Manitou and Calumet, located on Deck 14, are Divina's casual buffet options. The two adjoin, essentially forming one mammoth buffet area. Seating is either at tables (mostly for four or larger), high tables or bars. At breakfast, served from 6:30 a.m. to 10 a.m., diners can choose from standard breakfast fare, such as eggs, bacon, pancakes and toast. There's also a huge cheese selection, available all day, and European staples like beans, bangers and muesli. There is no egg station, so diners can't get made-to-order eggs or omelets. Early risers can grab a continental breakfast there from 6 a.m. to 6:30 a.m., and those who show up from 10 a.m. to 11:30 a.m. can also get a continental breakfast.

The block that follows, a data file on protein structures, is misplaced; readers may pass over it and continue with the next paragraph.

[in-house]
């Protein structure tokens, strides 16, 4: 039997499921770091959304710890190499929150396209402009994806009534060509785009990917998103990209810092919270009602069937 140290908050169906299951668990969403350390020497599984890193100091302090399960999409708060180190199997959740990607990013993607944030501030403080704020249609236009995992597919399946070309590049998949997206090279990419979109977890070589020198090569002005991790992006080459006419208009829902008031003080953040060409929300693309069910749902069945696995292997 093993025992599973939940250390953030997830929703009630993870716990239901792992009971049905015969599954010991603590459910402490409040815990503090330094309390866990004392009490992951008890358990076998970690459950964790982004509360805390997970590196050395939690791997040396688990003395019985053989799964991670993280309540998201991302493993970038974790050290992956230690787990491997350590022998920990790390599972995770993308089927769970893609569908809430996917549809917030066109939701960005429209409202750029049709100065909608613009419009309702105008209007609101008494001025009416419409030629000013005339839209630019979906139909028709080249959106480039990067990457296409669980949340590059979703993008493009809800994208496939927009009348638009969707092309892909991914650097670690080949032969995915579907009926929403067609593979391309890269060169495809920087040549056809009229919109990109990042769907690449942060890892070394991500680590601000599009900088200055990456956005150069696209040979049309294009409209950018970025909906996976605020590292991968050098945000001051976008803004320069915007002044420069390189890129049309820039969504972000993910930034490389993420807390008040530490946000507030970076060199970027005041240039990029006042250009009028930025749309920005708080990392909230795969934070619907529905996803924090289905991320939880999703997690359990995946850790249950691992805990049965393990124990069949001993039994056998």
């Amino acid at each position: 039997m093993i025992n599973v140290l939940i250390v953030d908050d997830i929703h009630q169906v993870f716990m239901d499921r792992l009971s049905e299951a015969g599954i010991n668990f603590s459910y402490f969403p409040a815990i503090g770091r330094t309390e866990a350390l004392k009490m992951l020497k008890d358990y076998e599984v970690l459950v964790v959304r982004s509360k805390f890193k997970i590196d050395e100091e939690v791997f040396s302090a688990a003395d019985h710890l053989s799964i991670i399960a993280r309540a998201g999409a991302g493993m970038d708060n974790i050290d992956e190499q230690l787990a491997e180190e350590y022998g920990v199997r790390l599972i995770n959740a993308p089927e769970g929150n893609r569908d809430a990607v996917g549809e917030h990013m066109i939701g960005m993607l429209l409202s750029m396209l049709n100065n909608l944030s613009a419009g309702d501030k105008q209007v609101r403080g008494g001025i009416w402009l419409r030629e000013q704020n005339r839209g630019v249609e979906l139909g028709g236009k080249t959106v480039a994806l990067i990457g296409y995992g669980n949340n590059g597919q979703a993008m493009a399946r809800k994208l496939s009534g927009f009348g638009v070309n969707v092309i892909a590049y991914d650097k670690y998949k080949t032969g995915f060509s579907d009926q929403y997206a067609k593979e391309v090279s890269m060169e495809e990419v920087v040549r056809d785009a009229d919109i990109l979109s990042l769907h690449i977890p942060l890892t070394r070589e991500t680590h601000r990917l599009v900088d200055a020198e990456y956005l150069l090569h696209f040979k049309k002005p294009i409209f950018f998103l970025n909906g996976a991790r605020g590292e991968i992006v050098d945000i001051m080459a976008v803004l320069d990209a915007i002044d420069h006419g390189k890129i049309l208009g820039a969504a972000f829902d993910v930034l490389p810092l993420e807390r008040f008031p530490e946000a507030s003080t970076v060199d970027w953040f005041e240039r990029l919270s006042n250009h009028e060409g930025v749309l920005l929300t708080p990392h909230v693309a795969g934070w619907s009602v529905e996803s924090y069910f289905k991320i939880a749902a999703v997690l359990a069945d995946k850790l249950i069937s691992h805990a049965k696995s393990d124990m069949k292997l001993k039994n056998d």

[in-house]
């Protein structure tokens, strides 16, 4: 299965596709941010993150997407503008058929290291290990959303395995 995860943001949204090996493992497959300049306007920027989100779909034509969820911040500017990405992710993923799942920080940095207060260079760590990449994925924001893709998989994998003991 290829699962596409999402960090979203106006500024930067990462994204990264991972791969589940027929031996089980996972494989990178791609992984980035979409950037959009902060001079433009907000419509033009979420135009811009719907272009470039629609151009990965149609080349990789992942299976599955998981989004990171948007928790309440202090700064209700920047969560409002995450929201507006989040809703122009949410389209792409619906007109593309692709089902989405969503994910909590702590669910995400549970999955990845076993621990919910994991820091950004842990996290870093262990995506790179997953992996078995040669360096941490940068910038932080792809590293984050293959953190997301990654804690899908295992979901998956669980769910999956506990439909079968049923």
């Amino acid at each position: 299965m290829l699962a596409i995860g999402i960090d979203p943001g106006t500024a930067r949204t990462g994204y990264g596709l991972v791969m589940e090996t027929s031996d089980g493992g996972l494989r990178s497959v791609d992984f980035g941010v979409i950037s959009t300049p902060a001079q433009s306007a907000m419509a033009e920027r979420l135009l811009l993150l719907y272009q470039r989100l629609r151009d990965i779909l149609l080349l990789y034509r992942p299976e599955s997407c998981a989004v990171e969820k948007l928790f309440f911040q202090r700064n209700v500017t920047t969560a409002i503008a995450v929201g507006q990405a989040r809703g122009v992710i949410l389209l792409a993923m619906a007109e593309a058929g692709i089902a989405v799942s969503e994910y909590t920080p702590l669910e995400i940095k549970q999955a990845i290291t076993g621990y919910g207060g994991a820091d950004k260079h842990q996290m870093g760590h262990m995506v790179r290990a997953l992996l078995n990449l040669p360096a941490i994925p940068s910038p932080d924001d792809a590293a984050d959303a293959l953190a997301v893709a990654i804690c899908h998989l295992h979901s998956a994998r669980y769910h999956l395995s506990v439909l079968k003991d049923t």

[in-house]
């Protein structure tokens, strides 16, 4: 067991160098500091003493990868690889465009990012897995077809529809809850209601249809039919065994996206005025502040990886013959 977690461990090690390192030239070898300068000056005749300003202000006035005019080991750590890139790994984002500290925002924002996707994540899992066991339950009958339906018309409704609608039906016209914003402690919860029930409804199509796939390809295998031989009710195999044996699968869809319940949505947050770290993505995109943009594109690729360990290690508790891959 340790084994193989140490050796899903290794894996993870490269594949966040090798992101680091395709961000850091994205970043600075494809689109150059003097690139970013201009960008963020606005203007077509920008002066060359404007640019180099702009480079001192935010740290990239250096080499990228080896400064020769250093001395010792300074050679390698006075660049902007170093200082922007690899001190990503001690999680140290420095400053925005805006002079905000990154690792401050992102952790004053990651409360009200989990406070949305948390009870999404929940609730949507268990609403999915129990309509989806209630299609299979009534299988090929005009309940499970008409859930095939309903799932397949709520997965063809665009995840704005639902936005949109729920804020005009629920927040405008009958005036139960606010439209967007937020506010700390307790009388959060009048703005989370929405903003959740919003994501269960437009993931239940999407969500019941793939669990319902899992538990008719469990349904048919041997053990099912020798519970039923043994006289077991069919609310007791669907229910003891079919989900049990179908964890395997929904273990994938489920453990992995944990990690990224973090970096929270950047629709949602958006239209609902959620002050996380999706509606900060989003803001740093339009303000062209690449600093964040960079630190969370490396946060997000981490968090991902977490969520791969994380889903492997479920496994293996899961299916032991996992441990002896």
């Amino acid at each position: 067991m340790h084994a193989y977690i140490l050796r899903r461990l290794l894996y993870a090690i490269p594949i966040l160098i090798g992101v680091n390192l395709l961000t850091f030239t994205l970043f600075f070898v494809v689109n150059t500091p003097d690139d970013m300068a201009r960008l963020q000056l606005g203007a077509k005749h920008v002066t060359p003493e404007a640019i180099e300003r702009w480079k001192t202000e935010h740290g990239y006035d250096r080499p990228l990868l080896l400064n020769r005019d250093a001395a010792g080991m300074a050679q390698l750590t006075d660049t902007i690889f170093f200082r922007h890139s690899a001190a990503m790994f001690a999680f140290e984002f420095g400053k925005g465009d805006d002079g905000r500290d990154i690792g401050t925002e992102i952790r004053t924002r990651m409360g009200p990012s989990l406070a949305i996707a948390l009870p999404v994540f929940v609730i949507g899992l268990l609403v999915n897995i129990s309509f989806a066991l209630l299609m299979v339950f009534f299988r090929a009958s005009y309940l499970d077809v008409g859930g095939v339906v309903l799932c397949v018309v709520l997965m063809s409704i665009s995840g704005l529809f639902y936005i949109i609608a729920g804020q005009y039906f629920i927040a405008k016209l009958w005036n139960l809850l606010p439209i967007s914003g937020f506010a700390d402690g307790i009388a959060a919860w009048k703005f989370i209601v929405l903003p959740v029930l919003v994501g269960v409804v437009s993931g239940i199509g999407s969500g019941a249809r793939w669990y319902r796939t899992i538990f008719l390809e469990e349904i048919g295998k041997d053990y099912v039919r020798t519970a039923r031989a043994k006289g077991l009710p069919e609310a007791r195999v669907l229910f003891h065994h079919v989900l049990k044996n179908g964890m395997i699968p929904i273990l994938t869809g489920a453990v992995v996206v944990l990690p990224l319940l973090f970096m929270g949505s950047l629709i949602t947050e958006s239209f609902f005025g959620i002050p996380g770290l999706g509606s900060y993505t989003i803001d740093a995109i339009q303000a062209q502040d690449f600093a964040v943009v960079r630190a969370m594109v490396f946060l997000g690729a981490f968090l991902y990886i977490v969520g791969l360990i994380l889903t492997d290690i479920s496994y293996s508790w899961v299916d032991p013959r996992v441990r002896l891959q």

For lunch, from noon to 4 p.m., options include burgers, fries, stir-fry and a carving station. The carving station routinely offers the best protein option; for example, chefs carved a whole, fresh turkey during one lunch. And, of course, there's plenty of pasta. The buffet includes a pizzeria, open from noon to 4:30 p.m. and from 5 p.m. to 3 a.m. Pizza options include the standards (margherita or cheese) and some unusual options (frankfurter). Divina offers an afternoon buffet, with limited options that include fruit, cheese and salad, from 4 p.m. to 5:30 p.m., and a make-your-own-sandwich bar is open from 4:30 p.m. to 5:30 p.m. and again from 11 p.m. to 3 a.m. Dinner, from 6:30 p.m. to 9:30 p.m., includes more pasta, a carving station and some tasty curry options that are quite flavorful; try the lentils.